The Sports Industry: A Petri Dish of Data Analysis


The sports industry has long had a tumultuous relationship with analytics and has only fully embraced it within the last decade. Due to its traditional unfamiliarity with data and hyper-competitiveness, the sports industry as an entity has become a wild west of sorts for analytics. With very little oversight and free reigns in an ever-growing data driven arms race, sports analysts have provided a perfect lens with which we can examine the use of data.

Figure 1: The meteoric rise in 3-point shooting across the league has completely transformed the game.

It would be difficult to miss the recent impact that analytics have had on the world of sports. The current standard of having an entire analytics team or even department within your organization is in stark contrast to the singular analyst you’d have on staff just a decade ago. This has inevitably led to just about every sport evolving alongside data in ways that have made it nearly unrecognizable when compared to earlier versions of itself. Powered by analytically constructed game plans, offenses have become exceedingly efficient to the point that most defenses can only hope to slow them down rather than stopping them. For example, one could simply look at the National Basketball Association pre and post “3 Point Revolution” and note how in 2011 the Orlando Magic led the league with 2,103 three-point field goal attempts. Despite the 2021 season being 10 games shorter than the 2011 season, 28 of the 30 teams in 2021 would eclipse that 2,103 three-point attempt mark. By harnessing the power of data, NBA teams have experienced a meteoric rise in offensive production, scoring at an unprecedented level; in the last decade, the average points scored per 100 possessions has risen an entire 6.6 points.

The NBA’s Data Revolution

The influx of analytics into the world of basketball in the early 2010’s drastically changed the game and created some of the most dominant teams we have ever seen. Almost overnight, the traditional big man, who had been the centerpiece of nearly every great professional basketball team since the second World War, was essentially made ineffectual and outdated. Teams began to play and build around the concept of “Moneyball”, a reference to Moneyball and named after Daryl Morey, a General Manager in the NBA who pioneered the heavy and overt use of analytics in game plan and roster construction within the league. Rosters around the league began dropping size and moving their scorers away from the post and beyond the arc in order to capitalize on increased movement and perimeter shooting. Over the course of the last decade, the average height of NBA players has dropped half an inch and six pounds as teams continue to emphasize guards and wings rather than big men.

The near-fanatic level of adherence by many in the league to analytics hasn’t been without its critics however, critics including Hall of Famer and notable commentator Charles Barkley.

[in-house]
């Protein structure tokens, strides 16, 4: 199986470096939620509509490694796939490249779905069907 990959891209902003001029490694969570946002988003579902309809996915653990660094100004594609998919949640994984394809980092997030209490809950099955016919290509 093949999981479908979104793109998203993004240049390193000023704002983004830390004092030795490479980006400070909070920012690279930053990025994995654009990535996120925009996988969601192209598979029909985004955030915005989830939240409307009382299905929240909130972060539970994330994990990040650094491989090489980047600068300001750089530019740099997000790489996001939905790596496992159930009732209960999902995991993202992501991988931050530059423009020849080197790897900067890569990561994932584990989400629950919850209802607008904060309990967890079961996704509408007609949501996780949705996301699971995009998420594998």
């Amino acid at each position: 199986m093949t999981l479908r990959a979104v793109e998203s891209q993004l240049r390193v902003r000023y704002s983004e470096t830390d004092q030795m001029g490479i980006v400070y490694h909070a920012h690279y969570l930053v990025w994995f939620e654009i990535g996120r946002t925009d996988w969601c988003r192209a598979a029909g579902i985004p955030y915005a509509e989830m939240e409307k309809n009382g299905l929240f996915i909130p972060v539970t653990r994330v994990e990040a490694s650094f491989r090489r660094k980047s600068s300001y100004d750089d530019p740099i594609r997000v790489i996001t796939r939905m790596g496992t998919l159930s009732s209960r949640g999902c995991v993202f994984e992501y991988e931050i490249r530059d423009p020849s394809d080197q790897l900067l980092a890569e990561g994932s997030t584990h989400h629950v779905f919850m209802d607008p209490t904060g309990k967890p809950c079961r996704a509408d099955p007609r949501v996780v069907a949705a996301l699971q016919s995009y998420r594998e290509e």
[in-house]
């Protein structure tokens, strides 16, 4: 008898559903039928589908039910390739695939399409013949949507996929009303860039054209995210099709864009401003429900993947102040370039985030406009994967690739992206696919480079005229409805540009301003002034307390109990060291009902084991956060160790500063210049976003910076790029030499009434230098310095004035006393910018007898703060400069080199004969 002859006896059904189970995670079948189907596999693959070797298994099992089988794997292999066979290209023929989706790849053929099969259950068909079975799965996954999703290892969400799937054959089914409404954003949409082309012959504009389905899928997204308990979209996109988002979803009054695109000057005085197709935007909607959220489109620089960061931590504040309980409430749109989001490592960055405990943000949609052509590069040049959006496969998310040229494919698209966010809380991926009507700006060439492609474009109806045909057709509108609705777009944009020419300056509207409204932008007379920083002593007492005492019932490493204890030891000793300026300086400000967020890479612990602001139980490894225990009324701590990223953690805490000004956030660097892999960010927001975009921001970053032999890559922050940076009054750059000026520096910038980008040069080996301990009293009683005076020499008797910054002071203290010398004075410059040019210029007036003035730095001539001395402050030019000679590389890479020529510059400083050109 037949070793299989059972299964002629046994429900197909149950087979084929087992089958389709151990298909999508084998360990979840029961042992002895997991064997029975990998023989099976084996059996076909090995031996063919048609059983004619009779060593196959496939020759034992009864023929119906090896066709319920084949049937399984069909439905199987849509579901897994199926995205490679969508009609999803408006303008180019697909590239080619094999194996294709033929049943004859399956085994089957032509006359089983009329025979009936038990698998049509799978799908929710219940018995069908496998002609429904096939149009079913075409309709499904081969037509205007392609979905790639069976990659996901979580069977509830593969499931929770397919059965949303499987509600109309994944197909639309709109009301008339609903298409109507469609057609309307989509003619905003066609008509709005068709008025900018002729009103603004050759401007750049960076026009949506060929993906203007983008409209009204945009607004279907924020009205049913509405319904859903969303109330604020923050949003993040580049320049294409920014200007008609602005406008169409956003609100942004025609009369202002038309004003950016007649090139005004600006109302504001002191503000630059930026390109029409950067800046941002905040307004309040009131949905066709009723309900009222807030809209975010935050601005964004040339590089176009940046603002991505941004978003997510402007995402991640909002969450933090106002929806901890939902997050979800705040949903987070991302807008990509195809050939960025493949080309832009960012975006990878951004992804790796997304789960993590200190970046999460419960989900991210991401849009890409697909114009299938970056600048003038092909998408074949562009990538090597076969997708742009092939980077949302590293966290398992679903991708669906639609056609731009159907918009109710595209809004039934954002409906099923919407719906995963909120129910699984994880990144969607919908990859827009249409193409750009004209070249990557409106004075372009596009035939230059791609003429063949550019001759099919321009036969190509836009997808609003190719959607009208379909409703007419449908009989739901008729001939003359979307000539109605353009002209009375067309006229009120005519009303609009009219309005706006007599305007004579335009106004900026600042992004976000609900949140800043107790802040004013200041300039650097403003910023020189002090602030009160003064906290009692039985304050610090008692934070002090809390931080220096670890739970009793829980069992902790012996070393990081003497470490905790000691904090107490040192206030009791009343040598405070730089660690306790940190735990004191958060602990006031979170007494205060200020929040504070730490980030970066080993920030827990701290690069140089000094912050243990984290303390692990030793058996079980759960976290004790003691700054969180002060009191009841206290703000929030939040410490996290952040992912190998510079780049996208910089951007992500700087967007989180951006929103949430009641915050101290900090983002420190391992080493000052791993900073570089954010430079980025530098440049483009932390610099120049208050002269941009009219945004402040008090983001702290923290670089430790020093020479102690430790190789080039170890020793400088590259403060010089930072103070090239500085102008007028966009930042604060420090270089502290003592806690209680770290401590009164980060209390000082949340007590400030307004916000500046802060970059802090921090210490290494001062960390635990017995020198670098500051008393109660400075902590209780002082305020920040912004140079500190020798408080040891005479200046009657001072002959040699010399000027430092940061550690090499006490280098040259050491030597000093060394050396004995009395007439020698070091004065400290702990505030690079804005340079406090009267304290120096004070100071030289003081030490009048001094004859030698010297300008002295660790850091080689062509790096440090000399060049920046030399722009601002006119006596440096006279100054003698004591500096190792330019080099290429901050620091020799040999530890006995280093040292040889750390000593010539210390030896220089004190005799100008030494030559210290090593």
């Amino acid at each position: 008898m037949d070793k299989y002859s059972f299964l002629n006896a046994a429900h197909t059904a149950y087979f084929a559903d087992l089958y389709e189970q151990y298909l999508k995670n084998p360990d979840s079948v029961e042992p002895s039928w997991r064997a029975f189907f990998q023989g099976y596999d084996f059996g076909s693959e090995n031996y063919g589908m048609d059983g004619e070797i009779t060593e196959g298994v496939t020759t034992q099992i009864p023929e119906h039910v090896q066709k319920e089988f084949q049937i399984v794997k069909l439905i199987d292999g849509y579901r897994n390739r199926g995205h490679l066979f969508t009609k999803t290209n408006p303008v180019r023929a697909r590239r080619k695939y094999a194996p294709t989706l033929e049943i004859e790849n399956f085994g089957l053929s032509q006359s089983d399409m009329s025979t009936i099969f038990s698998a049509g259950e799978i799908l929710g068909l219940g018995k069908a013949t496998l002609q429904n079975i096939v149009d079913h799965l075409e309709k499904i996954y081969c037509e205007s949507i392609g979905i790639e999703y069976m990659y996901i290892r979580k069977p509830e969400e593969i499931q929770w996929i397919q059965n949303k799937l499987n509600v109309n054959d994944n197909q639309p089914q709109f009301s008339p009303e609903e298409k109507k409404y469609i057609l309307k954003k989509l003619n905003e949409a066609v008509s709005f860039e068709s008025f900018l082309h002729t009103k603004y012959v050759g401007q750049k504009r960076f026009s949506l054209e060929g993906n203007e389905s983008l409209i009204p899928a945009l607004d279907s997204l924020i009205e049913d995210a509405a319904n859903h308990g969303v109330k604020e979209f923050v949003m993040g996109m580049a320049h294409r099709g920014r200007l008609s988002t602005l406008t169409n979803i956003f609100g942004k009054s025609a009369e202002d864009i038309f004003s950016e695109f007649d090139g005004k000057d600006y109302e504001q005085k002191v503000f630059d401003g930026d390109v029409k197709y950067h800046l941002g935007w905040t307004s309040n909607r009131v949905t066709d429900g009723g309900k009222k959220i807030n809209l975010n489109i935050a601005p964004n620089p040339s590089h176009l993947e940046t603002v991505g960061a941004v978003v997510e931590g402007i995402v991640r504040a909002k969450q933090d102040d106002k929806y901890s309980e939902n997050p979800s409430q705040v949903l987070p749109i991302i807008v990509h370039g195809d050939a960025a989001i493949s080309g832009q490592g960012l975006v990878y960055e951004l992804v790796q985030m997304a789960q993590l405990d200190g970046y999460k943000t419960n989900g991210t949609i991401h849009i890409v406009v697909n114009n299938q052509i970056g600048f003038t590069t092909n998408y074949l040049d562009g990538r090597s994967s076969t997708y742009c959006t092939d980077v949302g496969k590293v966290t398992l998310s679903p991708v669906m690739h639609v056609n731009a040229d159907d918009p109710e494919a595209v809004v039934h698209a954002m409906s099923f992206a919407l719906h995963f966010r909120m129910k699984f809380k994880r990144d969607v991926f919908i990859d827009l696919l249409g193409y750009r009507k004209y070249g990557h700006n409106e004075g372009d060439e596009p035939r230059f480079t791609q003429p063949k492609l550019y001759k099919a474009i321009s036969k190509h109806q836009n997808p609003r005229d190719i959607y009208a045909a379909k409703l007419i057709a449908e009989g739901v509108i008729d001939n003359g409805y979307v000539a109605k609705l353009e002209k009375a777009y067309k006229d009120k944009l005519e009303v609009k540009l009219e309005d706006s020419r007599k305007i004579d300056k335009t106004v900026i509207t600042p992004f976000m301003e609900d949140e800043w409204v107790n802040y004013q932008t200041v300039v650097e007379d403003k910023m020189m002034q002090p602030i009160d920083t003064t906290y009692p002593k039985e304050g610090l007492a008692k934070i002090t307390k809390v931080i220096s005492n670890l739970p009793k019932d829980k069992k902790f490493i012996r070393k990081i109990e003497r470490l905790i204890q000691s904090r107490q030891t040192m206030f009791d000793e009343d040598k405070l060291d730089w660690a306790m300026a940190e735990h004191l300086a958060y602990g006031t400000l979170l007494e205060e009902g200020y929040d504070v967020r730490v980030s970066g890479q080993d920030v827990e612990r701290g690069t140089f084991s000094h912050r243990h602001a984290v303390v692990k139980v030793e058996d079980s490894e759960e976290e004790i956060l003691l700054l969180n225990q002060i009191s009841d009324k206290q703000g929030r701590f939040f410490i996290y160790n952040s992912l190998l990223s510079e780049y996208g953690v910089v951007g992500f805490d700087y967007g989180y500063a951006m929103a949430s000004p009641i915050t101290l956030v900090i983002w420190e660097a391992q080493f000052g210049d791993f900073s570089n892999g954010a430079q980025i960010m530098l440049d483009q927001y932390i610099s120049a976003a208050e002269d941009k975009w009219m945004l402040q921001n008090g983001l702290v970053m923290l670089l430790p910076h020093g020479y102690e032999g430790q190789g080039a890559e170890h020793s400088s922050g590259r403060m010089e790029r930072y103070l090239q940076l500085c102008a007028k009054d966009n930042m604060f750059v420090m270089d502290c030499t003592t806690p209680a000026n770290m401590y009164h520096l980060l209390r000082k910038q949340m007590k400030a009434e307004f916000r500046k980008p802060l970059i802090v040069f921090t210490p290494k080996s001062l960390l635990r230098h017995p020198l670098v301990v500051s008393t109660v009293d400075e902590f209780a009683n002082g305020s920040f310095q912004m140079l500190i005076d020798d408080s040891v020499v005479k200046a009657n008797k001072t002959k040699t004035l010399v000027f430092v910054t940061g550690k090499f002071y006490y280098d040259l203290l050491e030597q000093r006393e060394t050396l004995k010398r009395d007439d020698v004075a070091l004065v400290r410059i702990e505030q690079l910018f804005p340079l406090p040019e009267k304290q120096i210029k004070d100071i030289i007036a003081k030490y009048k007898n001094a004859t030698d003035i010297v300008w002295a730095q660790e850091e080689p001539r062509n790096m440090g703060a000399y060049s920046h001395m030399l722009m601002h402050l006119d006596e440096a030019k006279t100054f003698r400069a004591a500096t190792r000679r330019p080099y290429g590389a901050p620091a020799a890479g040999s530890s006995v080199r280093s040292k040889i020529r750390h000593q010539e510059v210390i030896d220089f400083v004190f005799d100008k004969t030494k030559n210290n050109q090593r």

First of all, they (analytics) are just stats. They just gave it a name. It’s kind of like yoga. Yoga’s nothing but stretching.

Barkley’s statement isn’t incorrect and while it was intended to detract from analytics, it’s a fitting analogy. Yoga (analytics) is an organized and structured method of stretching (interpreting stats) but instead of building strength, improving balance, and promoting better breathing, analytics boost organizational effectiveness, efficiency, and growth. The greatest similarity between the two is that when properly utilized, both can be used to greatly reduce stress.

Figure 2: Dirk Nowitzki of the Dallas Mavericks, one of the earliest players to win a championship through the use of analytically-powered game plans.

A Hard Lesson Learned

This hesitancy to embrace analytics is not unique to basketball and it’s not entirely unfounded either. Many regrettable decisions have been made by sports analysts and executives who fall victim to stat fetishization or misinterpretation. One could have recently seen this play out in the National Football League under Head Coach Brandon Staley of the Los Angeles Chargers who came under fire for his analytics-driven decision to often go for it on 4th downs rather than punting or kicking a field goal. Going for it on 4th down is a risky concept in football; you risk giving up valuable field position by forgoing punts or even leaving points on the field by not taking a field goal. While it has its risks, converting on 4th down can be a major boon to a team; retaining possession of the ball, demoralizing the defense, and temporarily denying the other team an opportunity to score can all drastically improve your chances of winning. Despite converting on the majority of their attempts, their failed attempts would ultimately cost the Chargers a couple of games resulting in their missing of the playoffs.